The new Milton High School is on 65 acres of woods and a former horse farm in the Atlanta suburbs. The design gives the new school a powerful presence in the community, preserves the existing woodland, and safeguards the water quality- of both the surrounding area and the creek that runs through the woods- from the impact of large-scale development. A 20-foot-high retaining wall protects the woods from impact by building construction. Three bridges connect the school to the woods: a 1000-foot-long bridge through the treetops leads to playing fields east of the school, a shorter bridge leads to an amphitheater overlooking the creek and a still shorter one serves as a dining terrace.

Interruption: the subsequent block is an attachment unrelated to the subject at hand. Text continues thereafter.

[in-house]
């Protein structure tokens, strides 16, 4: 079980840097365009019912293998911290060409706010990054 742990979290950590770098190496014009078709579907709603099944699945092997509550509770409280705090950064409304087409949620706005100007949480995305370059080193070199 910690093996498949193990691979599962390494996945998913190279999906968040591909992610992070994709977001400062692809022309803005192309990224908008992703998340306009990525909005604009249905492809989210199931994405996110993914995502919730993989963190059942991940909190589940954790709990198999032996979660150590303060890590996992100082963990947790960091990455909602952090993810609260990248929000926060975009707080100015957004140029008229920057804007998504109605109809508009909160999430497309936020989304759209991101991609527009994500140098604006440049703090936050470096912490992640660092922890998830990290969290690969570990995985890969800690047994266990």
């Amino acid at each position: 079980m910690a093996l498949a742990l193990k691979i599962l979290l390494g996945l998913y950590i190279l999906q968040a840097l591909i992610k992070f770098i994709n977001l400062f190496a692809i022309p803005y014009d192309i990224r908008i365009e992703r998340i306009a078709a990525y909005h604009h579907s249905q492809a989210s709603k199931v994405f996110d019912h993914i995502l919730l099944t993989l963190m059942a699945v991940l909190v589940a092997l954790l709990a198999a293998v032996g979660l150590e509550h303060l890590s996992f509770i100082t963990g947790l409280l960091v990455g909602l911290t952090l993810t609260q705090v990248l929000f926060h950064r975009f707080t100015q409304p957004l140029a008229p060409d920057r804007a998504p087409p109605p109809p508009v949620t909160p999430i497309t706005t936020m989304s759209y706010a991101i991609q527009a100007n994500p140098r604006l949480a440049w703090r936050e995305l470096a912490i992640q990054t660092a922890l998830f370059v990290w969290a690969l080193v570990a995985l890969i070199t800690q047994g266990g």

The stormwater treatment strategy is especially comprehensive. All runoff from roofs and other impervious areas is directed to bioretention zones. The roof water is routed into highly articulated bioretention areas between the school’s academic wings. All water from the 750-car parking lot is directed to biotreatment areas planted with native trees and wildflowers.